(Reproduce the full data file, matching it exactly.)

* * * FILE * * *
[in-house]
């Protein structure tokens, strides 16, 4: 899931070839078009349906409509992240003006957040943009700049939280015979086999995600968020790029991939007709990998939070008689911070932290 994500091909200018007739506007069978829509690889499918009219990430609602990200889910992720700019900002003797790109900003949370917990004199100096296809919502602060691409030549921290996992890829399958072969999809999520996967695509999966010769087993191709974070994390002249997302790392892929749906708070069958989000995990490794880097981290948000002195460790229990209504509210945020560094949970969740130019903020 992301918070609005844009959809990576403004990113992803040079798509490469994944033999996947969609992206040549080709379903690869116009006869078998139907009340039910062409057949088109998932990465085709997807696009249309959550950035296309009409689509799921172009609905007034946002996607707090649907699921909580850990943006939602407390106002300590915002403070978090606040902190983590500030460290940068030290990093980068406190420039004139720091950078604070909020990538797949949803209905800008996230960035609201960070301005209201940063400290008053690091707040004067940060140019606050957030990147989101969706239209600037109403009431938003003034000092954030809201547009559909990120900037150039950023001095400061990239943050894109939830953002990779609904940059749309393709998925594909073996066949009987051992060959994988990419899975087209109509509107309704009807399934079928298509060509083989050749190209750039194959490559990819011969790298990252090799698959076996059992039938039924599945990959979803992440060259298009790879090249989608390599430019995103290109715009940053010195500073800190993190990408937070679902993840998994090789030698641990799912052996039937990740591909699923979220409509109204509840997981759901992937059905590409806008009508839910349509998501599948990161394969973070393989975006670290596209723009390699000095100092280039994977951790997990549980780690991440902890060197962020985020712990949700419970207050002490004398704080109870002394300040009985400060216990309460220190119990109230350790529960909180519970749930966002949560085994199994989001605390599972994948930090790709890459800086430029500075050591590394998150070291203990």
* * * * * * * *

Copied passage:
[in-house]
């Protein structure tokens, strides 16, 4: 899931070839078009349906409509992240003006957040943009700049939280015979086999995600968020790029991939007709990998939070008689911070932290 994500091909200018007739506007069978829509690889499918009219990430609602990200889910992720700019900002003797790109900003949370917990004199100096296809919502602060691409030549921290996992890829399958072969999809999520996967695509999966010769087993191709974070994390002249997302790392892929749906708070069958989000995990490794880097981290948000002195460790229990209504509210945020560094949970969740130019903020 992301918070609005844009959809990576403004990113992803040079798509490469994944033999996947969609992206040549080709379903690869116009006869078998139907009340039910062409057949088109998932990465085709997807696009249309959550950035296309009409689509799921172009609905007034946002996607707090649907699921909580850990943006939602407390106002300590915002403070978090606040902190983590500030460290940068030290990093980068406190420039004139720091950078604070909020990538797949949803209905800008996230960035609201960070301005209201940063400290008053690091707040004067940060140019606050957030990147989101969706239209600037109403009431938003003034000092954030809201547009559909990120900037150039950023001095400061990239943050894109939830953002990779609904940059749309393709998925594909073996066949009987051992060959994988990419899975087209109509509107309704009807399934079928298509060509083989050749190209750039194959490559990819011969790298990252090799698959076996059992039938039924599945990959979803992440060259298009790879090249989608390599430019995103290109715009940053010195500073800190993190990408937070679902993840998994090789030698641990799912052996039937990740591909699923979220409509109204509840997981759901992937059905590409806008009508839910349509998501599948990161394969973070393989975006670290596209723009390699000095100092280039994977951790997990549980780690991440902890060197962020985020712990949700419970207050002490004398704080109870002394300040009985400060216990309460220190119990109230350790529960909180519970749930966002949560085994199994989001605390599972994948930090790709890459800086430029500075050591590394998150070291203990």